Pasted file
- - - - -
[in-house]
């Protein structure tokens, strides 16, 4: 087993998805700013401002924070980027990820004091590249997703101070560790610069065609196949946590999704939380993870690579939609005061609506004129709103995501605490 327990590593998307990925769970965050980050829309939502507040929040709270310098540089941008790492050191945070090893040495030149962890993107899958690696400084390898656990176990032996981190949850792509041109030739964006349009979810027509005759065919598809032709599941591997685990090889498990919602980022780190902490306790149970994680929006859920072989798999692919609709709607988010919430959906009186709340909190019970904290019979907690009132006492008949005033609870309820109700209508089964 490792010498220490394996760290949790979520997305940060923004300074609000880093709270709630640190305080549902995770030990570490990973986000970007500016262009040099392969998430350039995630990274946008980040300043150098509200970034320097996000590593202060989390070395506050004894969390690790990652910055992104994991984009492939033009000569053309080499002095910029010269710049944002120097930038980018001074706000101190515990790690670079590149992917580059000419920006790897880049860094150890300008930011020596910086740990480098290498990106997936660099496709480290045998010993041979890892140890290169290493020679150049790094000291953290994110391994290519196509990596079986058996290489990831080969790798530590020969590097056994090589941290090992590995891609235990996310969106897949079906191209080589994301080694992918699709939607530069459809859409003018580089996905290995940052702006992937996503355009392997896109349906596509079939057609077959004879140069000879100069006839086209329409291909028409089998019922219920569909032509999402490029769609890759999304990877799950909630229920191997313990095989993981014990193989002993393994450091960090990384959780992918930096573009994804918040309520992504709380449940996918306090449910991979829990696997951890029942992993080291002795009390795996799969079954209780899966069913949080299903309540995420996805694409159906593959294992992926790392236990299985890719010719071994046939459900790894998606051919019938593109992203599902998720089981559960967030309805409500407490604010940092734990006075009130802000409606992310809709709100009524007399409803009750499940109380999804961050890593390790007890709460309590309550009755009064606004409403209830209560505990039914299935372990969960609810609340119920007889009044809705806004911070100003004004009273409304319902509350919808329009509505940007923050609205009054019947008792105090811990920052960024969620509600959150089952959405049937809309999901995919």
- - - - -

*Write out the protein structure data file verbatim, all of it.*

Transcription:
[in-house]
């Protein structure tokens, strides 16, 4: 087993998805700013401002924070980027990820004091590249997703101070560790610069065609196949946590999704939380993870690579939609005061609506004129709103995501605490 327990590593998307990925769970965050980050829309939502507040929040709270310098540089941008790492050191945070090893040495030149962890993107899958690696400084390898656990176990032996981190949850792509041109030739964006349009979810027509005759065919598809032709599941591997685990090889498990919602980022780190902490306790149970994680929006859920072989798999692919609709709607988010919430959906009186709340909190019970904290019979907690009132006492008949005033609870309820109700209508089964 490792010498220490394996760290949790979520997305940060923004300074609000880093709270709630640190305080549902995770030990570490990973986000970007500016262009040099392969998430350039995630990274946008980040300043150098509200970034320097996000590593202060989390070395506050004894969390690790990652910055992104994991984009492939033009000569053309080499002095910029010269710049944002120097930038980018001074706000101190515990790690670079590149992917580059000419920006790897880049860094150890300008930011020596910086740990480098290498990106997936660099496709480290045998010993041979890892140890290169290493020679150049790094000291953290994110391994290519196509990596079986058996290489990831080969790798530590020969590097056994090589941290090992590995891609235990996310969106897949079906191209080589994301080694992918699709939607530069459809859409003018580089996905290995940052702006992937996503355009392997896109349906596509079939057609077959004879140069000879100069006839086209329409291909028409089998019922219920569909032509999402490029769609890759999304990877799950909630229920191997313990095989993981014990193989002993393994450091960090990384959780992918930096573009994804918040309520992504709380449940996918306090449910991979829990696997951890029942992993080291002795009390795996799969079954209780899966069913949080299903309540995420996805694409159906593959294992992926790392236990299985890719010719071994046939459900790894998606051919019938593109992203599902998720089981559960967030309805409500407490604010940092734990006075009130802000409606992310809709709100009524007399409803009750499940109380999804961050890593390790007890709460309590309550009755009064606004409403209830209560505990039914299935372990969960609810609340119920007889009044809705806004911070100003004004009273409304319902509350919808329009509505940007923050609205009054019947008792105090811990920052960024969620509600959150089952959405049937809309999901995919």